Stanley Kubrick’s adaptation of the Stephen King novel was kind of dismissed at the time of its release. Only recently has it been reevaluated, and with good reason. Despite its somewhat mainstream tone, it is still, at heart, a Kubrick film. While I watch it, I constantly notice new things and ask myself why Jack Torrance (a raging, rampaging Jack Nicholson) was so compelled to go insane. What made him so susceptible to going nuts? And look at the gorgeous scenery. And you will find some of the most beautiful, haunting tracking shots ever on film. (It was the first time Kubrick used SteadiCam work.) Torrance’s descent into madness is one of those iconic scenarios, and him peeping through the door cackling “Heeeeere’s Johnny!” is one of the defining moments in cinema.
Scream (1996) | Directed by Wes Craven
Scream is a strange film in which it was very much marketed towards a mainstream audience and has very commercial tendencies, and yet retains artistic and cultural integrity. It’s a horror film that knows exactly what it is and why it works. It’s a slasher film that goes back and spoofs all those dumb clichés from the 1980’s and then rubs them in your face and then uses them again to scare you. Why? Because the film knows why those conventions worked and how to use them. The opening sequence with Drew Barrymore is definitely one of the most iconic moments in a horror film. Props to screenwriter Kevin Williamson for making postmodernism really cool. (You know, besides Tarantino.)
Death Proof (2007) | Directed by Quentin Tarantino
I am in the minority, apparently, for thinking that the better half of Robert Rodriguez’s and Quentin Tarantino bloody homage to exploitation films was the latter’s car chase movie. A lot of people preferred Rodriguez’s zombie flickPlanet Terror, but I found it hard to take seriously outside the “homage” circle. With Tarantino’s throwback to Vanishing Point and other car chase flicks, itfelt like a real movie. It felt like something you could go see in a theater and not know it was done for ha-ha’s. I enjoy it partly because of the dialogue, for Tarantino’s dialogue is always sharp, nuanced, and fun to listen to; the other reason, of course, is because of the bad ass car chase in the second half. Tarantino is under the impression this is his “Women are Badass Movie”, but he seems to be giving a little too much reliance on that. Aside from the fun conversation, it is indeed a “serial killer movie where the killer uses a stunt car”. Kurt Russell is great as Stunt Man Mike, and Tracie Thoms is like a female Samuel L. Jackson. And that is a very good thing.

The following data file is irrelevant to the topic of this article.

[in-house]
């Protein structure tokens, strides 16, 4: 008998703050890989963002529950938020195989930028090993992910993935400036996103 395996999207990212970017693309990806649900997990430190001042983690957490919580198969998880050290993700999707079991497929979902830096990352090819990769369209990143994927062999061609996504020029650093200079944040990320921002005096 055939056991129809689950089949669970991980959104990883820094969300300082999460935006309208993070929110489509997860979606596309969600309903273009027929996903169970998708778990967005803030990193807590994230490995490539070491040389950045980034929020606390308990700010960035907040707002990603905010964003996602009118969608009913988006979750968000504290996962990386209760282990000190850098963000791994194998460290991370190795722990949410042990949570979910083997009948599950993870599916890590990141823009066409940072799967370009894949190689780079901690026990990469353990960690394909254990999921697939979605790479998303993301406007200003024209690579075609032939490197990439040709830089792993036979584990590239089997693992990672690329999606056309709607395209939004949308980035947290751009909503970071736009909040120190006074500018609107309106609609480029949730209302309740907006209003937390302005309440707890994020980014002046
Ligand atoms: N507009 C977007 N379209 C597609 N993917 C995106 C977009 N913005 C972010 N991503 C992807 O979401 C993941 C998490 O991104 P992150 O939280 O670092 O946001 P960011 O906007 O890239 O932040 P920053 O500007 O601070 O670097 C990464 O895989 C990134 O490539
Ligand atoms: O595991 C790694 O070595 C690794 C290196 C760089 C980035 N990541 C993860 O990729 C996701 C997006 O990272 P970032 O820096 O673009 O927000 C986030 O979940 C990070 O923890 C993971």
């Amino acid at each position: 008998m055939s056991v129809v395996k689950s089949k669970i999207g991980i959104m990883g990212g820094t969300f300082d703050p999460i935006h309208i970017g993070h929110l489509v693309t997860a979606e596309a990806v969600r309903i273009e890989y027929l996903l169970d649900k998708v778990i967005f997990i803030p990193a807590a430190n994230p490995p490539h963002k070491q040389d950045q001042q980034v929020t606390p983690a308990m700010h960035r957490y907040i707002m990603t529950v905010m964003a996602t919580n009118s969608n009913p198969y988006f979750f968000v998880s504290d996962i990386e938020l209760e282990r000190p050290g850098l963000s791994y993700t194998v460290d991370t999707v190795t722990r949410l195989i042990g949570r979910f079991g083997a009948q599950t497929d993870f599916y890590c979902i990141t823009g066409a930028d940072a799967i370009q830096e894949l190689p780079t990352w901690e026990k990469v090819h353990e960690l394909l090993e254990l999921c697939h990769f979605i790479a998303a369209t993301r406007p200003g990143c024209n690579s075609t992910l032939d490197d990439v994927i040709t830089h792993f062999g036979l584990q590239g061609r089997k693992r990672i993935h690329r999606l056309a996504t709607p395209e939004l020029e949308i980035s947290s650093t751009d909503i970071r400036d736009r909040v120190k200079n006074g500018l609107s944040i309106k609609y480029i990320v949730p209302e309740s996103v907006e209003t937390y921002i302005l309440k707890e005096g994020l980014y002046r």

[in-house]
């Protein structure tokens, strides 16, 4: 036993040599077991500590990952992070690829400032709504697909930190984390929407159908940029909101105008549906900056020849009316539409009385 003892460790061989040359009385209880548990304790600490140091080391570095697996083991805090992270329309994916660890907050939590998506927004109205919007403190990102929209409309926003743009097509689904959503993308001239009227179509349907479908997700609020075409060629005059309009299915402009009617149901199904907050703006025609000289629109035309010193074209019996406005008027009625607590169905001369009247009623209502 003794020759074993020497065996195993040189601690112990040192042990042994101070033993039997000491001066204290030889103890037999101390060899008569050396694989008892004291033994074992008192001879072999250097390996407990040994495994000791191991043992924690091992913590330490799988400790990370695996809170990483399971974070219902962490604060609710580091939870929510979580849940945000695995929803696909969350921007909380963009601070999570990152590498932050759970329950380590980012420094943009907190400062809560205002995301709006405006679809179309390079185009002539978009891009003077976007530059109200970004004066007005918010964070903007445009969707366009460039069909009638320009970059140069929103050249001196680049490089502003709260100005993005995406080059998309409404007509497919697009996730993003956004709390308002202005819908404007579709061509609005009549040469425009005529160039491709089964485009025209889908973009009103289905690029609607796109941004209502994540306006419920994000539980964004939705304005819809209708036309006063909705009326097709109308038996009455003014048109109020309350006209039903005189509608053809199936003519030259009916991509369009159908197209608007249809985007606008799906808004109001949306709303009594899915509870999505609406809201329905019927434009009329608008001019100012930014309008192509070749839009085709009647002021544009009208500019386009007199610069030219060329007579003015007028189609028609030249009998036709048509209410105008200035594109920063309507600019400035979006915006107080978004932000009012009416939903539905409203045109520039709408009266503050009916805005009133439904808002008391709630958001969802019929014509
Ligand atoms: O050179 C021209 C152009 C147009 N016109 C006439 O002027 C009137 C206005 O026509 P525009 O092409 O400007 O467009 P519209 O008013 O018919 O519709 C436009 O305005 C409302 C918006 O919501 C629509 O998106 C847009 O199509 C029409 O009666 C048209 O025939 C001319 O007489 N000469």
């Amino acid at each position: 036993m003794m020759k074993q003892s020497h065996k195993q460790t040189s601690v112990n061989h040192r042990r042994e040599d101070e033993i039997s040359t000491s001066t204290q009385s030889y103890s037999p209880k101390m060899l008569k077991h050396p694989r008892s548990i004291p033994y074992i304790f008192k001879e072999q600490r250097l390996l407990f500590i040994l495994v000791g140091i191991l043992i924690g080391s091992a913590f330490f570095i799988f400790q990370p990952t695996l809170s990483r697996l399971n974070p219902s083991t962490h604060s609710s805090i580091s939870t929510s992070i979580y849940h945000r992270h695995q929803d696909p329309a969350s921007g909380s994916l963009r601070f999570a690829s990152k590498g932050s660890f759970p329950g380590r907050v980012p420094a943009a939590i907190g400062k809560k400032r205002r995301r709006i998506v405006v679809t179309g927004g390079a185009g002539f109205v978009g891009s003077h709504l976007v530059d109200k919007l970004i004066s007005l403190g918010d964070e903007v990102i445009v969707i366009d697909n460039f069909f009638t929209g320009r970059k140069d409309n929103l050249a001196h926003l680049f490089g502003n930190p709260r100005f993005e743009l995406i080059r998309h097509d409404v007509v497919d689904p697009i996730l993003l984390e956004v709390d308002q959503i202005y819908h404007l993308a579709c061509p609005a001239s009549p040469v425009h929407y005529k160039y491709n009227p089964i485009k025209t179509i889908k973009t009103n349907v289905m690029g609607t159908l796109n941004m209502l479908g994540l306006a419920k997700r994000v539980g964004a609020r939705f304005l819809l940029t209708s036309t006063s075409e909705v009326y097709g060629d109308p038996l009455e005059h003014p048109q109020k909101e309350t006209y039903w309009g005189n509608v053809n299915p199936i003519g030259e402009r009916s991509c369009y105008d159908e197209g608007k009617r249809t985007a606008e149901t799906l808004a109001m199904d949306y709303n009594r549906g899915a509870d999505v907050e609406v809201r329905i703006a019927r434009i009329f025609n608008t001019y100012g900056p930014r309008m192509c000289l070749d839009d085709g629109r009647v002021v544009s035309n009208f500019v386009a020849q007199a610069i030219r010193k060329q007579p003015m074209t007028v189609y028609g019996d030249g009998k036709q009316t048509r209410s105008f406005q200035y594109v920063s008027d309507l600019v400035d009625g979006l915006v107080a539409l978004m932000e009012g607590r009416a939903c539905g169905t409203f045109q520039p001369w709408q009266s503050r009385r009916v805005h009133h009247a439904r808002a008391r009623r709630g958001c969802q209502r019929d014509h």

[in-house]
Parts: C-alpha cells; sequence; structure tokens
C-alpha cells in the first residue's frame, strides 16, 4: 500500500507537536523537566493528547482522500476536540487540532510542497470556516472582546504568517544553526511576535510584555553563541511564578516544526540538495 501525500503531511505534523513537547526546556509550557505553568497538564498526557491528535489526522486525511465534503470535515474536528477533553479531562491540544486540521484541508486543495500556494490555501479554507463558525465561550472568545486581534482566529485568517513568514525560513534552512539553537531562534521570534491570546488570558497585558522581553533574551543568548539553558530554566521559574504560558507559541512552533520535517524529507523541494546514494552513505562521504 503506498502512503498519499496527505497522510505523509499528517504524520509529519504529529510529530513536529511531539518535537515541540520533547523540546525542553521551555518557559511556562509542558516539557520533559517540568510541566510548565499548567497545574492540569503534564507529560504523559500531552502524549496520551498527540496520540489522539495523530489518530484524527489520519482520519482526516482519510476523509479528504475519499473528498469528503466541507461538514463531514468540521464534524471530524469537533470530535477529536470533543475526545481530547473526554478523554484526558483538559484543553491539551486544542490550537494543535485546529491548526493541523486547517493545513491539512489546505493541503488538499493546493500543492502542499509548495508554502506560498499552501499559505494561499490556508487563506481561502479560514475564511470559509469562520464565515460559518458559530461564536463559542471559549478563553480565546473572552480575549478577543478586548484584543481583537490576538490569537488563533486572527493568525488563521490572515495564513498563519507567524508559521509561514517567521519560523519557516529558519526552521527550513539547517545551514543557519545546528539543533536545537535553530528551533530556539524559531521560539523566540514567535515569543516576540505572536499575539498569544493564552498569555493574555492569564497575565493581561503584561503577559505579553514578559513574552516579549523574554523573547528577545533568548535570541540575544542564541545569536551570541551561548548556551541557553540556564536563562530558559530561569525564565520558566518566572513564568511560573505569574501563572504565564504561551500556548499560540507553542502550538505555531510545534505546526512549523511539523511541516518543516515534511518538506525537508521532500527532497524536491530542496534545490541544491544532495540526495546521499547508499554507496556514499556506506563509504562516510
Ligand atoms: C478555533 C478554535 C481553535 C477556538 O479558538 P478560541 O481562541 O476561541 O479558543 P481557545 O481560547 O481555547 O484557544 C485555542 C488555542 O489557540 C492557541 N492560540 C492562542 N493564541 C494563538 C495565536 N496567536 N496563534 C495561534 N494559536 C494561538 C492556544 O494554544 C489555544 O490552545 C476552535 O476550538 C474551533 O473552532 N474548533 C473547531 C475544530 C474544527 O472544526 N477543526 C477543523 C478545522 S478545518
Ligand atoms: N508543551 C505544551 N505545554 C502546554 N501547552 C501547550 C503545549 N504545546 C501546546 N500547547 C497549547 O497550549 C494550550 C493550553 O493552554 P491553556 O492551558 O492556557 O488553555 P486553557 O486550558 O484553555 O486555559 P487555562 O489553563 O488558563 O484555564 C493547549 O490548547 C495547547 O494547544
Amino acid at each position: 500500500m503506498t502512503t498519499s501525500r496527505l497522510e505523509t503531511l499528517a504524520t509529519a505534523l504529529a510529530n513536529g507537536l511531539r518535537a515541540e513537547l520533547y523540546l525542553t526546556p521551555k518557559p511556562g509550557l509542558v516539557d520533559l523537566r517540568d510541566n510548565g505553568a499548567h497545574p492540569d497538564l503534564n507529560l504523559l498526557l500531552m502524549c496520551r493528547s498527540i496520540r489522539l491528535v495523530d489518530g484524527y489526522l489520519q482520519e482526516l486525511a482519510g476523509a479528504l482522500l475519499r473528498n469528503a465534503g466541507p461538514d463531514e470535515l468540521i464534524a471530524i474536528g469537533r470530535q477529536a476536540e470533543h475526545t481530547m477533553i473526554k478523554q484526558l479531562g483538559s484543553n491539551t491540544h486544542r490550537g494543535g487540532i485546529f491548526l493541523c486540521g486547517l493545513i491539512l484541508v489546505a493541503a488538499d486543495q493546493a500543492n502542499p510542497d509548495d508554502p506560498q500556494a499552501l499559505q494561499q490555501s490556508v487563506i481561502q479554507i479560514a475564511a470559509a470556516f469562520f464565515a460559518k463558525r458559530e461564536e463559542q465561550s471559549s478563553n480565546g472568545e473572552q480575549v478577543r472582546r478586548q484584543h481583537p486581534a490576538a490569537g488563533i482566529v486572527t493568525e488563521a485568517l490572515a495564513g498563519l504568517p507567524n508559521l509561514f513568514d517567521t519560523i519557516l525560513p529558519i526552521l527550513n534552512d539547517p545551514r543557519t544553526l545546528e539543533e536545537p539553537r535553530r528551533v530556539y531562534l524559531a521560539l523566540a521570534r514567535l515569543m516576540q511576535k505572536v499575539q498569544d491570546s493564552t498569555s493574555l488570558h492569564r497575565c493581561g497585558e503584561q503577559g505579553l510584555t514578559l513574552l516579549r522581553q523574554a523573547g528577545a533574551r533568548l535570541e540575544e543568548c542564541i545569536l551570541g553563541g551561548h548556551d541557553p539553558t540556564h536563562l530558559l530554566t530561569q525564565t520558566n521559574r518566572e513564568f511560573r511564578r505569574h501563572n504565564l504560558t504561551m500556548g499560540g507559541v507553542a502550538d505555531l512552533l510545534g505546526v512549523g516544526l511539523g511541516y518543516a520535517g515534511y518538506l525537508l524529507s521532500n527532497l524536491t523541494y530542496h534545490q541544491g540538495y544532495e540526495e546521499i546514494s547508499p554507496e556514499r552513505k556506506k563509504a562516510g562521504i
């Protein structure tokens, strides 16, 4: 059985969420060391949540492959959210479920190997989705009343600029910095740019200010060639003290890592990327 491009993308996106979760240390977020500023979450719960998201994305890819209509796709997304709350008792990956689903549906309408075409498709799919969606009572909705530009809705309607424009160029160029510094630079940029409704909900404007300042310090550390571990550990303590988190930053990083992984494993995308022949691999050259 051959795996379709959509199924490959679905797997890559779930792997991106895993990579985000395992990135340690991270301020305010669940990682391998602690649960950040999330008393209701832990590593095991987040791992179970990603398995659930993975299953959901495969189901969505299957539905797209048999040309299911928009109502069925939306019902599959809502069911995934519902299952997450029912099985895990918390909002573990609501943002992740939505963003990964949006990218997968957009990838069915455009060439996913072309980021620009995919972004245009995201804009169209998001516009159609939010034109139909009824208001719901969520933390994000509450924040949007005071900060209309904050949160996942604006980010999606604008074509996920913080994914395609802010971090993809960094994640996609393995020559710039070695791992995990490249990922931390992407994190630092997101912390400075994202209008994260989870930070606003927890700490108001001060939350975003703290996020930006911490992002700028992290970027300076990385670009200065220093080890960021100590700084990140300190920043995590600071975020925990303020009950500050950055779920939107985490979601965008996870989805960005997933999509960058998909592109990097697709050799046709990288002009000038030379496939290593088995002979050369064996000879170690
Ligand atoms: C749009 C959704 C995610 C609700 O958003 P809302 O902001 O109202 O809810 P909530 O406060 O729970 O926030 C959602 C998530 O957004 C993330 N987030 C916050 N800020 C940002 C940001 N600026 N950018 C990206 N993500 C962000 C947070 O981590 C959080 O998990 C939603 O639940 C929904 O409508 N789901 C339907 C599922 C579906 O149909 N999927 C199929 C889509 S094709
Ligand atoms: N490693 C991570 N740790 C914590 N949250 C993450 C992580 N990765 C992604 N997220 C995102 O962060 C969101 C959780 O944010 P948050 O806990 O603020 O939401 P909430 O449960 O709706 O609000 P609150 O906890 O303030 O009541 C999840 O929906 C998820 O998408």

Saw (2004) Directed by James Wan
Remember the days when there was only one Saw movie? Me neither. But, back in 2004, that was the case. Thank God. Saw technically doesn’t bear the torture porn label that its successors do. In a way, the violence is portrayed more in a Se7en-esque way (albeit, slightly more graphically). Its violence does not faze me because its reliance is less on visceral thrill and more on mood and writing. Yes, this is me saying that Saw was relatively well written. Think back, though. The first one was very clever, rather realistic, and, while the dialogue was negligible, it was scary. I find it to be chilling and interestingly moralistic. Until, that is, it begat about a thousand sequels. Then it just became stupid and laughable.
Wes Craven’s New Nightmare (1994) | Directed by Wes Craven
Unlike the previous entries in Wes Craven’s Nightmare franchise, this one is actually interesting. Toying with the same kind of postmodern/meta ideas he’d work with two years later, this one takes place in the real world, where Heather Lagenkamp is an actress who has a son and whose husband is working on a new Freddy Krueger movie. Robert England is an actor whose demons are about to consume him. And Lagenkamp’s son is acting weird, of course. Although this seems mildly plain at first, what one should realize is that it is an astute examination of the influence of horror films on youth and whether they affect behavior. WHAT? Craven making psychological and cultural connections? Yes, indeed, and it is fun and scary and brilliant! No, really, it is the scariest of the entire franchise.
The Descent: Director’s Cut (2005) | Directed by Neil Marshall